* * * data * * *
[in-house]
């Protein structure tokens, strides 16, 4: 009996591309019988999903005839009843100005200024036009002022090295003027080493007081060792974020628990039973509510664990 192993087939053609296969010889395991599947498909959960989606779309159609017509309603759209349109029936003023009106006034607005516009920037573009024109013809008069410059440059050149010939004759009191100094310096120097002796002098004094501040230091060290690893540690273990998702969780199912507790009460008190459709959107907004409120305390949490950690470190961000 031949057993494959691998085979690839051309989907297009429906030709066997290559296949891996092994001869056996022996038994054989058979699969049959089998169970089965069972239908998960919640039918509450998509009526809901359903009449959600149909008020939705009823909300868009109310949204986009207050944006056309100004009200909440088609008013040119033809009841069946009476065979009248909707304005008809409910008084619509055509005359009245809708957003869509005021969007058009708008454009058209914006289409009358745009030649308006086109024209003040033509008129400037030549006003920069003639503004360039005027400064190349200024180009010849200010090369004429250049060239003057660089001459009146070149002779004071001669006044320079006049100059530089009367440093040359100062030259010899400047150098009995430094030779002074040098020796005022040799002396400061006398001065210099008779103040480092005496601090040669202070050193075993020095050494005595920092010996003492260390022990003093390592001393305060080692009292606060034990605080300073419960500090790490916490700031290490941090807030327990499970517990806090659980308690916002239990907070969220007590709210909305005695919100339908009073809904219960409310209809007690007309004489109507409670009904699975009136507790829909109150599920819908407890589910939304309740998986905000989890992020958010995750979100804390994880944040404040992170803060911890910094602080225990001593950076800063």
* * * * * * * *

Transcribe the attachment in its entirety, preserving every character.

[in-house]
């Protein structure tokens, strides 16, 4: 009996591309019988999903005839009843100005200024036009002022090295003027080493007081060792974020628990039973509510664990 192993087939053609296969010889395991599947498909959960989606779309159609017509309603759209349109029936003023009106006034607005516009920037573009024109013809008069410059440059050149010939004759009191100094310096120097002796002098004094501040230091060290690893540690273990998702969780199912507790009460008190459709959107907004409120305390949490950690470190961000 031949057993494959691998085979690839051309989907297009429906030709066997290559296949891996092994001869056996022996038994054989058979699969049959089998169970089965069972239908998960919640039918509450998509009526809901359903009449959600149909008020939705009823909300868009109310949204986009207050944006056309100004009200909440088609008013040119033809009841069946009476065979009248909707304005008809409910008084619509055509005359009245809708957003869509005021969007058009708008454009058209914006289409009358745009030649308006086109024209003040033509008129400037030549006003920069003639503004360039005027400064190349200024180009010849200010090369004429250049060239003057660089001459009146070149002779004071001669006044320079006049100059530089009367440093040359100062030259010899400047150098009995430094030779002074040098020796005022040799002396400061006398001065210099008779103040480092005496601090040669202070050193075993020095050494005595920092010996003492260390022990003093390592001393305060080692009292606060034990605080300073419960500090790490916490700031290490941090807030327990499970517990806090659980308690916002239990907070969220007590709210909305005695919100339908009073809904219960409310209809007690007309004489109507409670009904699975009136507790829909109150599920819908407890589910939304309740998986905000989890992020958010995750979100804390994880944040404040992170803060911890910094602080225990001593950076800063």